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The USS John S. McCain and an oil tanker collided off of Singapore early Monday morning. The accident left 10 U.S. sailors missing and injured others.
This is the second major collision this summer. The USS Fitzgerald, another ship of the Pacific-based 7th Fleet, collided with a container ship in waters off Japan in June. The two Navy ships, which have ballistic missile defense capabilities, are now out of commission. The U.S. Navy’s top admiral John Richardson has ordered an “operational pause” for Navy fleets around the world as well as a separate investigation into the 7th Fleet’s performance and readiness.
The 7th Fleet is the U.S. defense presence in the Indo-Asia Pacific region. So we wondered, with the escalation of words between President Trump and North Korean leader Kim Jong Un reaching new heights in recent weeks, what does the loss of the the USS John S. McCain mean for U.S. defenses?
The PBS NewsHour spoke with Bryan McGrath, a former Navy commander who served from 1987 to 2008. McGrath is now a consultant, the founding managing director of The FerryBridge Group LLC, which specializes in naval and national security issues. The following conversation has been edited for clarity and length.
How important is USS John S. McCain?
We don’t have a limitless supply of ships. We have close to two dozen ships in the Northwestern Pacific at any one time. Only a certain number of them are configured to contribute to the nation’s ballistic missile defense system. The USS John S. McCain is one of them and so was the Fitzgerald, the ship that had a collision two months ago. So this is two out of probably close to a dozen and a half of these ships that we rely upon to help provide targeting data on the ballistic missile shots of interest. That would include those that could potentially come from North Korea.
They provide defense from North Korea?
If North Korea was to shoot an ICBM [intercontinental ballistic missile] in the direction of the United States, they would get an early track on it, and they could help provide targeting data to other elements of the ballistic missile defense system.
So can this ship also shoot down or intercept North Korean missiles?
I am certain the ship cannot intercept a North Korean missile that would be shot at the United States of America. I believe it has some capability against some of the shorter range missiles that it might seek to shoot against its neighbors.
What types of missiles does the ship carry?
The ship carries a variety of missiles, missiles that carry computers so that you can shoot a missile or torpedo into the water and then go get a submarine. It has missiles that shoot down other missiles, it has missiles that shoot down airplanes, and it has missiles that can attack targets on land. Tomahawk missiles, the standard missile family and the vertical launch ASROC [Anti-Submarine Rocket] are the names of those capabilities.
Can you put this accident in context? What does this mean for our defense system in that region?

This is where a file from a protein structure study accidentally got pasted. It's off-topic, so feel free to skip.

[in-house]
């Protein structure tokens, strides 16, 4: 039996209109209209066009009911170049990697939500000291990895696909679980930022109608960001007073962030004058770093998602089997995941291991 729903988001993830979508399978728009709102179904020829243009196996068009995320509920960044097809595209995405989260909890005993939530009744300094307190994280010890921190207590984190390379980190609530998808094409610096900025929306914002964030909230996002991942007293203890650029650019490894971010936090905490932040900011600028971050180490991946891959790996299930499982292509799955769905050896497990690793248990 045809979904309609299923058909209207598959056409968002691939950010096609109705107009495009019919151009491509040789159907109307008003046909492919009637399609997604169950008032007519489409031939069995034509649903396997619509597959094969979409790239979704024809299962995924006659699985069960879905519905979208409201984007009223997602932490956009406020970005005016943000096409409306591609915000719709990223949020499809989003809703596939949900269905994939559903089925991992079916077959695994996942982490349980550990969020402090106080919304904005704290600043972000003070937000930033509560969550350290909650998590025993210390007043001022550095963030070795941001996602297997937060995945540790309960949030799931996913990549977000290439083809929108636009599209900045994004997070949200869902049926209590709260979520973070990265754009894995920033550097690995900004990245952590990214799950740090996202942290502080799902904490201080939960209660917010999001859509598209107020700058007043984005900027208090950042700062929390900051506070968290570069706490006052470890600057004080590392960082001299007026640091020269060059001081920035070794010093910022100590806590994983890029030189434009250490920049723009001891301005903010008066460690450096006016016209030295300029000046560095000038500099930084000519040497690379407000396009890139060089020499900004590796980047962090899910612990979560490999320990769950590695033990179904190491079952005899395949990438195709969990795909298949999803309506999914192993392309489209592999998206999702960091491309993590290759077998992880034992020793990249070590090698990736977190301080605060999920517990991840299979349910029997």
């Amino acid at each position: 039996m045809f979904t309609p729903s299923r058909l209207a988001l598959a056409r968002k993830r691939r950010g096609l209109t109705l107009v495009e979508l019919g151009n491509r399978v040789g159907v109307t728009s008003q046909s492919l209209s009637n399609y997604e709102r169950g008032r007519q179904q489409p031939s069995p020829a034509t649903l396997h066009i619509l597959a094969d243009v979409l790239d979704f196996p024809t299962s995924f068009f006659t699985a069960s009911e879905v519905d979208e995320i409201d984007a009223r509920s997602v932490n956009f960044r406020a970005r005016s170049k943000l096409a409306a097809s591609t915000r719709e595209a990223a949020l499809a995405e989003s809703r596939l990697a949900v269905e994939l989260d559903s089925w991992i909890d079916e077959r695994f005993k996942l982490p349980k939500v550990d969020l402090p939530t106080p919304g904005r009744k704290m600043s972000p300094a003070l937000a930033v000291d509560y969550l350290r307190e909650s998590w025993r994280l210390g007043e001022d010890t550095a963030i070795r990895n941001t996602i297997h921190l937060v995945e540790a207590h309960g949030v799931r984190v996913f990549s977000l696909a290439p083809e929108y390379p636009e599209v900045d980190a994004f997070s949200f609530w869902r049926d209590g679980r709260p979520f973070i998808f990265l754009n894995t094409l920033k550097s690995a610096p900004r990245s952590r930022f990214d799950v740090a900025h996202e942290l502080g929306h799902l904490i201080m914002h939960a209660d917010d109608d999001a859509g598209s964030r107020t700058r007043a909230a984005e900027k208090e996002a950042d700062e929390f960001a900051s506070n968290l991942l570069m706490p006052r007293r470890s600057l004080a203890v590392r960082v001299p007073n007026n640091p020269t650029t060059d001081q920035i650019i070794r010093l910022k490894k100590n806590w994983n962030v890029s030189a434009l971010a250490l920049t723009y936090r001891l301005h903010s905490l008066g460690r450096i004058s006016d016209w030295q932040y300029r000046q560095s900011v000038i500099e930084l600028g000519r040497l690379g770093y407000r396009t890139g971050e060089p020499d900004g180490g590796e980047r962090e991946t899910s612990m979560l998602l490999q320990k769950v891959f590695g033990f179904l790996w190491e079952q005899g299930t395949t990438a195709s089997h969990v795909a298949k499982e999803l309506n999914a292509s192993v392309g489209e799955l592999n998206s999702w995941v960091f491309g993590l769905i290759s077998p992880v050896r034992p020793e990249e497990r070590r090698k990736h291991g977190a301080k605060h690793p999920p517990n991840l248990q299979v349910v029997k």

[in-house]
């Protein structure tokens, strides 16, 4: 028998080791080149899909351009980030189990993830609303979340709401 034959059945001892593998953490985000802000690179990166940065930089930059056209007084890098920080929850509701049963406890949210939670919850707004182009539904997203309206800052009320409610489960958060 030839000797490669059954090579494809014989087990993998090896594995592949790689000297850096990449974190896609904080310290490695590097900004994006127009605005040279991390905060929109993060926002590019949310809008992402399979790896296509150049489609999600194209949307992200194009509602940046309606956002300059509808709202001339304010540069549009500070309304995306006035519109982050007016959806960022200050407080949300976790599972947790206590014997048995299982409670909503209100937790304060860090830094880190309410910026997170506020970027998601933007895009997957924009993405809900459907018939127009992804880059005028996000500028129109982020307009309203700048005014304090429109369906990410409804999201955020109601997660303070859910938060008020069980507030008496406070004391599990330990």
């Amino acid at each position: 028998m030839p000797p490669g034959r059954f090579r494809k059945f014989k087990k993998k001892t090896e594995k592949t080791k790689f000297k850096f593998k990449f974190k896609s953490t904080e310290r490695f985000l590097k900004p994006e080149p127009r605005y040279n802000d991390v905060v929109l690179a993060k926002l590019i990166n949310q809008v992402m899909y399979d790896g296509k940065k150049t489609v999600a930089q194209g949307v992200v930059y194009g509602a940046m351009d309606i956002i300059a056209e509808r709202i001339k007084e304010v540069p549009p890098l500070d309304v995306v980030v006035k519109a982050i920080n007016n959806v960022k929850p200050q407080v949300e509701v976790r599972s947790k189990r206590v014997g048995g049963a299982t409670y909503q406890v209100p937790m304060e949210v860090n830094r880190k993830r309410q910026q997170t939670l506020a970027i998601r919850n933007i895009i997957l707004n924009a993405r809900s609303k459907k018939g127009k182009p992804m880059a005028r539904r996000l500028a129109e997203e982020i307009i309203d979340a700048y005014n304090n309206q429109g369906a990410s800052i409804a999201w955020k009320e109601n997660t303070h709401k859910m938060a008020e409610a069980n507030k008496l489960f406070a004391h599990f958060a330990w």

There are so many layers to this. There’s the nagging question about whether there is something wrong with the U.S. Navy at a systemic level, that oh my goodness, we’ve had these series of accidents, some of them very serious, some of them with loss of life in the last year. Is there something wrong with the Navy and with respect to our country’s defensive posture in that part of the world? The Navy and the Marine Corps are huge components of our defense presence. They are the face of the American dense presence in the western Pacific.
There’s also the direct impact that this ship will not be available for tasking. So there are tasks that will either go unmet or other ships will have to take on additional tasking.
Then there’s the sort of atmospheric question of doubt, of confidence. And I think that’s something the Navy, with regard to the investigation, has to take on. It has to be able to show the American people and our allies around the world that if there are systemic problems, they understand what they are, and they understand how to overcome them. And if there aren’t systemic problems, they must be are able to adequately explain why so many closely spaced horrible accidents have occurred. I don’t think the Navy will reach that latter conclusion. I think they will conclude there are systemic issues that they have to tackle, and I think they will take them on head first.
Is there anything else that you think NewsHour readers should know about?
I think that they should know that there really is no organization that I know of that values accountability and responsibility more than the U.S. Navy. In fact, the Navy is often criticized for … the punishments that are handed out. We have no idea what happened here, we have no idea if this commanding officer would be punished or not, but we do know that the Navy will go after this story relentlessly, they will figure out what happened here, they will figure out what happened in the Fitzgerald two months ago and the other incidences in the Pacific Theater in the past year. And if they are able to draw systemic conclusions, they will release those conclusions, they will let the American public know what is wrong, if anything. And I think your readers should be confident that they’re going to get the truth out of the Navy on this.
Kristen Doerer is the digital reporter-producer for PBS NewsHour’s Making Sen$e.
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